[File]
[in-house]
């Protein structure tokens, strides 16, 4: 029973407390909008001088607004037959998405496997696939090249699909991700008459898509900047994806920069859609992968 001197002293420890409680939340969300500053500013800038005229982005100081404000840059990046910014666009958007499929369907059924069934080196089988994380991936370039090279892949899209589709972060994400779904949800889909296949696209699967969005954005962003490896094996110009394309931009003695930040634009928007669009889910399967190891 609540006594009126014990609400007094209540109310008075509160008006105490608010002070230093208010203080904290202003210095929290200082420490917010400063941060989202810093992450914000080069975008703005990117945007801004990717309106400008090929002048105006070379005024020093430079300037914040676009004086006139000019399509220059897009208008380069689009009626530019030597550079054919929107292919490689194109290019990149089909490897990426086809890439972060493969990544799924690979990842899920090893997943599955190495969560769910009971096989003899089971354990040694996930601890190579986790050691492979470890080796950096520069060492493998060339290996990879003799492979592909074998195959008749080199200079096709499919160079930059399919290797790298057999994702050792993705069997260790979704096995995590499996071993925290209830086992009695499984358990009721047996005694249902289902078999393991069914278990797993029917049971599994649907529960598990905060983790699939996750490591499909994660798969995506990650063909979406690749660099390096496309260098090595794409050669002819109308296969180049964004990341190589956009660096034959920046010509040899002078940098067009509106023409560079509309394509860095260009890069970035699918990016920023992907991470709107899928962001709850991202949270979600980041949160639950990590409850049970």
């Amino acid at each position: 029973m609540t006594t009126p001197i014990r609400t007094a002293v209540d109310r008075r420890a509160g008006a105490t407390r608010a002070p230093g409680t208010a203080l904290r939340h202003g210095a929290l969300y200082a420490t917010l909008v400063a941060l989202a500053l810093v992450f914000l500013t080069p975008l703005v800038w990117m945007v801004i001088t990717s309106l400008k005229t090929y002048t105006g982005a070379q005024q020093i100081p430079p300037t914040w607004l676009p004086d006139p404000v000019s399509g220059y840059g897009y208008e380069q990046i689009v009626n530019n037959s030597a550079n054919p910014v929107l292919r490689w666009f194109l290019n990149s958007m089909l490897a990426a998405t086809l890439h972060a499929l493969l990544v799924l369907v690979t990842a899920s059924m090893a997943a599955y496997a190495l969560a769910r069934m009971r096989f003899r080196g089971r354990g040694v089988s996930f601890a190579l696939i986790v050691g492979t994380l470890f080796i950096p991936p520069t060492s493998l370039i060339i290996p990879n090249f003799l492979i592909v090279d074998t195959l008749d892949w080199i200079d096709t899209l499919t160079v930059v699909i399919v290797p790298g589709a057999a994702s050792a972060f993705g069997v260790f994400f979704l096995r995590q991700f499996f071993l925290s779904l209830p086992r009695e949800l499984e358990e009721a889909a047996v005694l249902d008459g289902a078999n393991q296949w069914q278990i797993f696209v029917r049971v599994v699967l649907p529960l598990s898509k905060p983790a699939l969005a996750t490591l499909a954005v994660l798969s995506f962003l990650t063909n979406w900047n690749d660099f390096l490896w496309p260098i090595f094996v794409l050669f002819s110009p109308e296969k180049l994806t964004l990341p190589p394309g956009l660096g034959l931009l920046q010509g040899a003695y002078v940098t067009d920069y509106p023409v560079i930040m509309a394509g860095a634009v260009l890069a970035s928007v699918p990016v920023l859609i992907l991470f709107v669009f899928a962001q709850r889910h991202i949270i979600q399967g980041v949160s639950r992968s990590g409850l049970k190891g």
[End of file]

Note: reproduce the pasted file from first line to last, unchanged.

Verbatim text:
[in-house]
């Protein structure tokens, strides 16, 4: 029973407390909008001088607004037959998405496997696939090249699909991700008459898509900047994806920069859609992968 001197002293420890409680939340969300500053500013800038005229982005100081404000840059990046910014666009958007499929369907059924069934080196089988994380991936370039090279892949899209589709972060994400779904949800889909296949696209699967969005954005962003490896094996110009394309931009003695930040634009928007669009889910399967190891 609540006594009126014990609400007094209540109310008075509160008006105490608010002070230093208010203080904290202003210095929290200082420490917010400063941060989202810093992450914000080069975008703005990117945007801004990717309106400008090929002048105006070379005024020093430079300037914040676009004086006139000019399509220059897009208008380069689009009626530019030597550079054919929107292919490689194109290019990149089909490897990426086809890439972060493969990544799924690979990842899920090893997943599955190495969560769910009971096989003899089971354990040694996930601890190579986790050691492979470890080796950096520069060492493998060339290996990879003799492979592909074998195959008749080199200079096709499919160079930059399919290797790298057999994702050792993705069997260790979704096995995590499996071993925290209830086992009695499984358990009721047996005694249902289902078999393991069914278990797993029917049971599994649907529960598990905060983790699939996750490591499909994660798969995506990650063909979406690749660099390096496309260098090595794409050669002819109308296969180049964004990341190589956009660096034959920046010509040899002078940098067009509106023409560079509309394509860095260009890069970035699918990016920023992907991470709107899928962001709850991202949270979600980041949160639950990590409850049970």
């Amino acid at each position: 029973m609540t006594t009126p001197i014990r609400t007094a002293v209540d109310r008075r420890a509160g008006a105490t407390r608010a002070p230093g409680t208010a203080l904290r939340h202003g210095a929290l969300y200082a420490t917010l909008v400063a941060l989202a500053l810093v992450f914000l500013t080069p975008l703005v800038w990117m945007v801004i001088t990717s309106l400008k005229t090929y002048t105006g982005a070379q005024q020093i100081p430079p300037t914040w607004l676009p004086d006139p404000v000019s399509g220059y840059g897009y208008e380069q990046i689009v009626n530019n037959s030597a550079n054919p910014v929107l292919r490689w666009f194109l290019n990149s958007m089909l490897a990426a998405t086809l890439h972060a499929l493969l990544v799924l369907v690979t990842a899920s059924m090893a997943a599955y496997a190495l969560a769910r069934m009971r096989f003899r080196g089971r354990g040694v089988s996930f601890a190579l696939i986790v050691g492979t994380l470890f080796i950096p991936p520069t060492s493998l370039i060339i290996p990879n090249f003799l492979i592909v090279d074998t195959l008749d892949w080199i200079d096709t899209l499919t160079v930059v699909i399919v290797p790298g589709a057999a994702s050792a972060f993705g069997v260790f994400f979704l096995r995590q991700f499996f071993l925290s779904l209830p086992r009695e949800l499984e358990e009721a889909a047996v005694l249902d008459g289902a078999n393991q296949w069914q278990i797993f696209v029917r049971v599994v699967l649907p529960l598990s898509k905060p983790a699939l969005a996750t490591l499909a954005v994660l798969s995506f962003l990650t063909n979406w900047n690749d660099f390096l490896w496309p260098i090595f094996v794409l050669f002819s110009p109308e296969k180049l994806t964004l990341p190589p394309g956009l660096g034959l931009l920046q010509g040899a003695y002078v940098t067009d920069y509106p023409v560079i930040m509309a394509g860095a634009v260009l890069a970035s928007v699918p990016v920023l859609i992907l991470f709107v669009f899928a962001q709850r889910h991202i949270i979600q399967g980041v949160s639950r992968s990590g409850l049970k190891g």